Other than the observant Jews’ ritual use for Sukoth I read about once, I think they are only used as candied and diced for fruitcake. The glazed ones I get here do not seem to include the rind, only the thick pith (the albedo, technically). One of the readers under the original post mentioned a tree they had that only bore fruit once, well, that was exactly how our tree behaved. I wonder now whether they have a citrus family resemblance to makrut limes in that they become barren, languish in solitude and die when deprived of male companionship.

    In the Chinese mall where I do my shopping, they sell a potted variety that bears fruit that split into distinct fingers. They call it Buddha’s hand citron. These are truly weird and scary looking fruits, nothing close to the five gracious traditional poses of Budha’s hand at all. But coming back to Sorrento lemons, would not the sunny scent have jumped on you if they were indeed lemons. Tsk, now you make me crave a smashing lemon tart.

    Jun 17, 2009 | 1:09 am

     
  5. Maria Clara says:

    Silly Lolo, I can picture the upcoming EB. Aside from the lechon, MM and BettyQ, you are the Centerpiece of the event! You will rock the EB like a rock star giving a sold out concert. My apology for unable to join and I will take a rain check on this. I know, I know I will miss out a lot of fun, yapping and most of all your witty personality. If, I will be in the Bay Area, I will definitely make it a point to meet you in person and will make the necessary arrangements with you to inconvenience you on your part of the spectrum. Just want to stop by your place and say hello and approximately half an hour of humorous chatting. We are planning a Russian River trip in mid October when the weather will be cooler. Will touch base with you.

    Your citrons are really gigantic looking at the comparasion pictures of the mini Hershey candy bar and the lemons.

    Limoncello is a good antidote for eating garlicky food like longanisa and the aftermath of having beans in your food. A shot of limoncello will calm the tummy and no burping garlicky gas or the passing gas at the other end of the plumbing system. You know how Italians love garlic in their food. Limoncello is their antidote.

    Jun 17, 2009 | 1:11 am

     
  6. Martin L. says:

    I have seen this up north This giant lemons are called Perris and grows wild on the islands north of Appari Cagayan

    Jun 17, 2009 | 4:22 am

     
  7. michelle h. says:

    I love Citron Tea from the Korean stores…. so this is what the actual fruit looks like!

    Jun 17, 2009 | 4:34 am

     
  8. nina says:

    I also though citron is a lemon :) I like citron flavored tea…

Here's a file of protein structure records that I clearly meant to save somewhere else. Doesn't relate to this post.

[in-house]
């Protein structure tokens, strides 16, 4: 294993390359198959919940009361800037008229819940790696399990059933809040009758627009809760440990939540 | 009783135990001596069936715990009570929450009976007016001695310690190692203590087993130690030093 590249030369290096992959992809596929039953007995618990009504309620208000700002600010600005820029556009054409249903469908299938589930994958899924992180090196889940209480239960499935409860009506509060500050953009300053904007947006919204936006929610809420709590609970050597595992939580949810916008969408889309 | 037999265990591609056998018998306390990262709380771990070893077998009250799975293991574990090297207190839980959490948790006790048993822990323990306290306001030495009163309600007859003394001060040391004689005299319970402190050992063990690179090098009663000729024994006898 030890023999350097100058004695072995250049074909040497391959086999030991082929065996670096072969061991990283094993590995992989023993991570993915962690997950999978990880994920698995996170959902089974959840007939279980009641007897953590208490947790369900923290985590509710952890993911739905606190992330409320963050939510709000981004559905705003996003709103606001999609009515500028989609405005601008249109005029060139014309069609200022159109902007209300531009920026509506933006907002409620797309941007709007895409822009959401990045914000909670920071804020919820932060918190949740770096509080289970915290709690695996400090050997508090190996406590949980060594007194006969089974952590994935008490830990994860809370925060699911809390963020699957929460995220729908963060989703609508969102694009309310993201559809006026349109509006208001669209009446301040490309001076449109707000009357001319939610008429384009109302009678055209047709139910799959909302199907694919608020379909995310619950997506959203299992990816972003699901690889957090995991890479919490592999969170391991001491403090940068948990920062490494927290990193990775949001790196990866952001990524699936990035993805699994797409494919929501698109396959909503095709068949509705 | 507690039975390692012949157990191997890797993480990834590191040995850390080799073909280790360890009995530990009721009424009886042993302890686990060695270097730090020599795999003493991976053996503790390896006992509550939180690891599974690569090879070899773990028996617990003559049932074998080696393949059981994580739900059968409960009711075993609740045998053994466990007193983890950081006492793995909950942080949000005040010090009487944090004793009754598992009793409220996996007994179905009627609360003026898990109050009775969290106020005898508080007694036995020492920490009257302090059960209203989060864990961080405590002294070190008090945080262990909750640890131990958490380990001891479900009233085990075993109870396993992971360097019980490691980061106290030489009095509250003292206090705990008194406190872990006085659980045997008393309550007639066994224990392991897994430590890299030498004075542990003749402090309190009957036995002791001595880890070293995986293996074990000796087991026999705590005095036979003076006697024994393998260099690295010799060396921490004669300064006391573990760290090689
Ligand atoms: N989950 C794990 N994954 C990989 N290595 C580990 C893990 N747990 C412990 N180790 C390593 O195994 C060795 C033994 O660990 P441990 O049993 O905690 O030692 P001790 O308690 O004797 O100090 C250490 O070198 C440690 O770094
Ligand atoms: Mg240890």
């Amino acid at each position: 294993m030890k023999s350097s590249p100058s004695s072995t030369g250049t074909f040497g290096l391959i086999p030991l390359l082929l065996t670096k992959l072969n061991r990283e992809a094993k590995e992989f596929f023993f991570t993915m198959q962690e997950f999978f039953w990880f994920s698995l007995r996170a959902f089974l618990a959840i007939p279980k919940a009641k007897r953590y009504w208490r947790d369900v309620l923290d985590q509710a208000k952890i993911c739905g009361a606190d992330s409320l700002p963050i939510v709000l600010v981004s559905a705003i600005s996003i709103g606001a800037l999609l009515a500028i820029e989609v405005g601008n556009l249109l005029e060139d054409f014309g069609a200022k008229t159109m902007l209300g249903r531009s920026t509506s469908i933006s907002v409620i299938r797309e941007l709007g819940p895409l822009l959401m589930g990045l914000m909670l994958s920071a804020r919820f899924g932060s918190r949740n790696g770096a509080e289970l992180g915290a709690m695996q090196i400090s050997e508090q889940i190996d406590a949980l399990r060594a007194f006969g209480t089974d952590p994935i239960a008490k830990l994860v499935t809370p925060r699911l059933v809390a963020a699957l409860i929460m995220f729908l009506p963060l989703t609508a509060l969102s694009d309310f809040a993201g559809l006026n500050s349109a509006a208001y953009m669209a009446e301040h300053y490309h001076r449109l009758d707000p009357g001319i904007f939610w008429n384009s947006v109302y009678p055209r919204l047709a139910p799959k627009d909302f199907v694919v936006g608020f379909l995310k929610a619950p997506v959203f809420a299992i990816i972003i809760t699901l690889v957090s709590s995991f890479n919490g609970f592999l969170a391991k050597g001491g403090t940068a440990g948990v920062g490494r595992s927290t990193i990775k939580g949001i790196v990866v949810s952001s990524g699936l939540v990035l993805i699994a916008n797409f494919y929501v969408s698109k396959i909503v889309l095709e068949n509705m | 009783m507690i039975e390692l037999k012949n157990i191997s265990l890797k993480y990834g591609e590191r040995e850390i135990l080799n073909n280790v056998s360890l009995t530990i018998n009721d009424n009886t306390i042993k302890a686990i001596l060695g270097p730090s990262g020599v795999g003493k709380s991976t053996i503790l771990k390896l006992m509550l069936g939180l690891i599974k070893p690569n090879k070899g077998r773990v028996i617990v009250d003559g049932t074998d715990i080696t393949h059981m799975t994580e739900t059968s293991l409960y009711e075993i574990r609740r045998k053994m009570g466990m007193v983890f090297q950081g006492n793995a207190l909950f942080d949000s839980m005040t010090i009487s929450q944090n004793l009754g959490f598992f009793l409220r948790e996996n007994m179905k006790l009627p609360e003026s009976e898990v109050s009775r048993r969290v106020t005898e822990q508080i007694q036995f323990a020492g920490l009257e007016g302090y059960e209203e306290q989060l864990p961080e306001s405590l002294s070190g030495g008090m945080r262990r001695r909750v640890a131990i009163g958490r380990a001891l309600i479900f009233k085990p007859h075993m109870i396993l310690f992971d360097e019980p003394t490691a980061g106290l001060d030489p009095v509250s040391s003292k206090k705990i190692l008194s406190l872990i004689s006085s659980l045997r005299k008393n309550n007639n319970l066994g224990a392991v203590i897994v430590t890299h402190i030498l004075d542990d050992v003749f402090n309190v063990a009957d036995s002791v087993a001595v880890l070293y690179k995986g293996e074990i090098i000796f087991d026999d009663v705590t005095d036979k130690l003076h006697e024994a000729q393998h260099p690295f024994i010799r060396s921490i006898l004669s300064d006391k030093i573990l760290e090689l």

Jun 17, 2009 | 4:54 am

     
  9. sanojmd says:

    oh wow.. so the Cebu EB will really push thru? with the arrival of Betty q and silly lolo this is definitely spells fun! i hope i could gatecrashed this EB but im at the land down under. impossible indeed to do so. missing all the fun and the delicious foodies like MM’s lechon and delights by betty q and others.. just post some pics on this blog MM. inggitin nyo na lang kami..lol

    Jun 17, 2009 | 5:30 am

     
  10. Ging says:

    One of my clients gave me 2 sometime last year. They said they were giant lemons. We could not get much juice from them either. My mom planted the seeds, got 3 seedlings but they were eventually gobbled up by caterpillars. Maybe the leaves were more palatable.

    Jun 17, 2009 | 6:15 am

     
  11. artisan chocolatier says:

    Silly Lolo, No worries!!! I’m just a simple small time guy making “kulit” for a world famous Silly Lolo.

    Maria Clara….who’s citron are really gigantic? hehehe…sorry bad joke (hopefully not as bad as Letterman’s).

    So MM, your gigantic nuts were citron afterall..hehehe. I wonder if you drop several of them zest into a bottle of plain vodka for several months, would you get a good flavored citron spirit?

    Jun 17, 2009 | 8:03 am

     
  12. bernadette says:

    I have several citron trees around my garden and one tree has been here eversince I moved in. It has leaves shaped like that of the makrut variety. But for so many years, it hasn’t had any fruit at all, making me think it is “baog.” A lot of creepers have covered its trunk and I even made it my botanical orchids-center (it’s a veritable X’mas tree of orchids!). Just a month ago, I saw two hanging orbs among the branches!—I thought they would turn out elongated (like limes)! However, the orbs are still round and growing like little pomelos! The tree is just outside one of our glass windows so the fruits are constantly being observed. Another interesting feature with this citron tree is that a specific type of butterfly loves to make its “nests”/cocoons in it.